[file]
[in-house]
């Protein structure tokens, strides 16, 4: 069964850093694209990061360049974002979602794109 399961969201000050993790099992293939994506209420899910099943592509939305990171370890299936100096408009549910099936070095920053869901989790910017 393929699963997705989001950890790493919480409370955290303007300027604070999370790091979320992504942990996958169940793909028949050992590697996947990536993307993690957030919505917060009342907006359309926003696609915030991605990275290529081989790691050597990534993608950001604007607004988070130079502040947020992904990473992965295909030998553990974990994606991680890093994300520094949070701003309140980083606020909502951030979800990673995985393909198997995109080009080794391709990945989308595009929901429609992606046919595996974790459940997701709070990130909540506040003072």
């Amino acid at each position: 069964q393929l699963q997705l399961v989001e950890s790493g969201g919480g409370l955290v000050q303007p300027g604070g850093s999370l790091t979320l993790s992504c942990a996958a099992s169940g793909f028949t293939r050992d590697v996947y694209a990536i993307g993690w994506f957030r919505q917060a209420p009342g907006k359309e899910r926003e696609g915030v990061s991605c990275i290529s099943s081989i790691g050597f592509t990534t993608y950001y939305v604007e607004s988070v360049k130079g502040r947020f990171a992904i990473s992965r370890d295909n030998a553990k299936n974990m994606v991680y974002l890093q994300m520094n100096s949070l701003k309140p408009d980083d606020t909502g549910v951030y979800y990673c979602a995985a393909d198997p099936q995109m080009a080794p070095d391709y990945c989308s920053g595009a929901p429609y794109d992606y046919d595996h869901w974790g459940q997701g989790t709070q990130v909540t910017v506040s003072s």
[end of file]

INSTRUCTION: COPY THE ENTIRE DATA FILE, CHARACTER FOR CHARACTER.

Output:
[in-house]
């Protein structure tokens, strides 16, 4: 069964850093694209990061360049974002979602794109 399961969201000050993790099992293939994506209420899910099943592509939305990171370890299936100096408009549910099936070095920053869901989790910017 393929699963997705989001950890790493919480409370955290303007300027604070999370790091979320992504942990996958169940793909028949050992590697996947990536993307993690957030919505917060009342907006359309926003696609915030991605990275290529081989790691050597990534993608950001604007607004988070130079502040947020992904990473992965295909030998553990974990994606991680890093994300520094949070701003309140980083606020909502951030979800990673995985393909198997995109080009080794391709990945989308595009929901429609992606046919595996974790459940997701709070990130909540506040003072």
């Amino acid at each position: 069964q393929l699963q997705l399961v989001e950890s790493g969201g919480g409370l955290v000050q303007p300027g604070g850093s999370l790091t979320l993790s992504c942990a996958a099992s169940g793909f028949t293939r050992d590697v996947y694209a990536i993307g993690w994506f957030r919505q917060a209420p009342g907006k359309e899910r926003e696609g915030v990061s991605c990275i290529s099943s081989i790691g050597f592509t990534t993608y950001y939305v604007e607004s988070v360049k130079g502040r947020f990171a992904i990473s992965r370890d295909n030998a553990k299936n974990m994606v991680y974002l890093q994300m520094n100096s949070l701003k309140p408009d980083d606020t909502g549910v951030y979800y990673c979602a995985a393909d198997p099936q995109m080009a080794p070095d391709y990945c989308s920053g595009a929901p429609y794109d992606y046919d595996h869901w974790g459940q997701g989790t709070q990130v909540t910017v506040s003072s």